Or there’s her passage on the amenities:

bloodinthewaterThe men needed money at Attica because the state offered them only a few items gratis.  These included a thin gray coat, two gray work shirts, three pairs of gray pants, one pair of shoes, three pairs of underwear, six pairs of socks, and one comb.  Then, every month, prisoners would receive one bar of soap and one roll of toilet paper, which meant that men were forced to limit themselves “to one sheet per day.”  The state’s food budget allotment was also meager.  At a mere 63 cents per prisoner per day, it was insufficient to meet the minimum dietary standards as determined by federal guidelines.  The reality was that many men at Attica went to bed hungry.  For this reason jobs in the kitchen or the mess hall, while more arduous than others given their seven-day-a-week schedule, were some of the most coveted.  At least on those jobs a man could eat leftovers.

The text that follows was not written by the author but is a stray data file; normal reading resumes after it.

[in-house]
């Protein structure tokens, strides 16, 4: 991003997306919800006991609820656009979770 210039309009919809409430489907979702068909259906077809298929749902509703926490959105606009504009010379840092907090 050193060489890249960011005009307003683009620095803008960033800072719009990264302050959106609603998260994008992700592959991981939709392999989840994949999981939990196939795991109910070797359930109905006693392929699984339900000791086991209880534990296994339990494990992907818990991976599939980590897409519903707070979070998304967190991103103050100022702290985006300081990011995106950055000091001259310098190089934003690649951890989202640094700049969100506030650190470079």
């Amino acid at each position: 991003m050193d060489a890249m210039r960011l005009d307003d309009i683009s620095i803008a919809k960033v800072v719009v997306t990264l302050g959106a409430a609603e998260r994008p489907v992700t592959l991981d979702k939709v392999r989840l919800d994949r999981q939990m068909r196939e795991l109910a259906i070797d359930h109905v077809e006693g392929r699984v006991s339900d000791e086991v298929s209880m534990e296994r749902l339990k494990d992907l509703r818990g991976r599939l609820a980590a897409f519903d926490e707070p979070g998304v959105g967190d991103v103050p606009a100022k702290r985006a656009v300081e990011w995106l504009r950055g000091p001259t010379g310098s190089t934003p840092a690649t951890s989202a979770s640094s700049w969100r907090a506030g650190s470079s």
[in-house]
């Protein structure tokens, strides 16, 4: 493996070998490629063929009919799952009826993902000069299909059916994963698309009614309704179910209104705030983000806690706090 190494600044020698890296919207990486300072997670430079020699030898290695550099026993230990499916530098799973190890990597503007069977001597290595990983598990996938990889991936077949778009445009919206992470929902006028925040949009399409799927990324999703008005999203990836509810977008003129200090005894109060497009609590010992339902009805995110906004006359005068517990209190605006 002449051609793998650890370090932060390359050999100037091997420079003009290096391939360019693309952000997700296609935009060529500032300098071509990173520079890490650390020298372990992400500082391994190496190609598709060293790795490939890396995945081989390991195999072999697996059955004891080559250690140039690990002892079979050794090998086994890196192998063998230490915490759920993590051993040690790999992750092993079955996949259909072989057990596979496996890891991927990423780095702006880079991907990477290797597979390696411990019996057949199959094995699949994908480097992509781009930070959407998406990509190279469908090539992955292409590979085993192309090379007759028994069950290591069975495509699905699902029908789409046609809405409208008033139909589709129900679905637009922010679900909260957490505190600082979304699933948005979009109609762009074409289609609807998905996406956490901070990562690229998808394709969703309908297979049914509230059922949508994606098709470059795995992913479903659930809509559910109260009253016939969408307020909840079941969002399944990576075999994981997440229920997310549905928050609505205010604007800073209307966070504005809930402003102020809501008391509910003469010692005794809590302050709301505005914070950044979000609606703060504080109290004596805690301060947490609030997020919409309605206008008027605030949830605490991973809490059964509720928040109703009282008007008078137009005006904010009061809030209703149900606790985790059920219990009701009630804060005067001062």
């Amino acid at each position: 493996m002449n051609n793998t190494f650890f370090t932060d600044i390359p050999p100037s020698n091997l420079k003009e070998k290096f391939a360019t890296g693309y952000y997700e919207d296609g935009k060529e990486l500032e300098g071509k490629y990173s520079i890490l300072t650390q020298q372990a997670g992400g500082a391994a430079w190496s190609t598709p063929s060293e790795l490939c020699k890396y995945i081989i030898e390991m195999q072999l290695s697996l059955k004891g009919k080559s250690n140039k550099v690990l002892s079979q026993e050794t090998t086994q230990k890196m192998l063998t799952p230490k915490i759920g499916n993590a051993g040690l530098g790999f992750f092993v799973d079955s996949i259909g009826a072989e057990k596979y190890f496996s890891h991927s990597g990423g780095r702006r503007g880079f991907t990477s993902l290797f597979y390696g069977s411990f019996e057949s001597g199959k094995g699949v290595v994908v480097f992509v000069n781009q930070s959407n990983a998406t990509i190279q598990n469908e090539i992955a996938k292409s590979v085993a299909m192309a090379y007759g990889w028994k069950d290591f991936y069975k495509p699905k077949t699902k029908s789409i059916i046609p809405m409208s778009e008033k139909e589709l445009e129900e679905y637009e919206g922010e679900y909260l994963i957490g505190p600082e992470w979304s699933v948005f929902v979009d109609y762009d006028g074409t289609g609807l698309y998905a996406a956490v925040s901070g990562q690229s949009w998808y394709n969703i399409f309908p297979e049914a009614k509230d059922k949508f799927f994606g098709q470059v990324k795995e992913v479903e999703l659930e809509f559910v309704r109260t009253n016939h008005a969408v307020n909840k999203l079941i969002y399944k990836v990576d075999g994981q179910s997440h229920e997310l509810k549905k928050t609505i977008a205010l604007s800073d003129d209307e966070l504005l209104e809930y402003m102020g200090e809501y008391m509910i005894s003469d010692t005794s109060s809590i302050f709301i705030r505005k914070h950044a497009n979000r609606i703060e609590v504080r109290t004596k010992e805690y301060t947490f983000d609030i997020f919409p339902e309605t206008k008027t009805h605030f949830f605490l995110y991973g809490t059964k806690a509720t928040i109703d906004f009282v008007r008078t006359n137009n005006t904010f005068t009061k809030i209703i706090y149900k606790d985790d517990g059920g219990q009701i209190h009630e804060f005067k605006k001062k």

To get anything beyond the supplies given them – warmer clothes, more food, toiletries like toothbrushes, toothpaste, deodorant, shampoo, razors, and extra toilet paper – prisoners needed money.  Being able to buy deodorant was no luxury since these men were allowed only one shower a week and were given only two quarts of water a day.  With this water prisoners were expected to wash their socks and underwear, shave, brush their teeth, and clean the cell to a correction officer’s exacting standards.

Prisoners had to be clever to endure such conditions.  Likewise, it takes more cleverness to survive childhood poverty than is needed for a privileged middle class existence of soccer leagues at birthday parties at Chuck E. Cheese and A’s stamped on the state achievement tests.

But our world doesn’t celebrate the former type of cleverness.  We prize instead earned wealth and good grades.  And yet, think: what if all that ingenuity weren’t wasted?  What if more of our nation’s childhood survivalists and prisonyard Edisons had been given a fair opportunity?

I love capitalism and the chance for people to profit from their discoveries.  But capitalism crumbles without opportunity.  Especially now, with automation at the forefront of technology, a system rewarding past capital ownership will waste more and more human ingenuity.  The class of those born into opportunity will keep shrinking.

Of course, those privileged few – armed with their intentional misunderstandings of economics and technology – will argue otherwise.  That’s how we got here in the first place.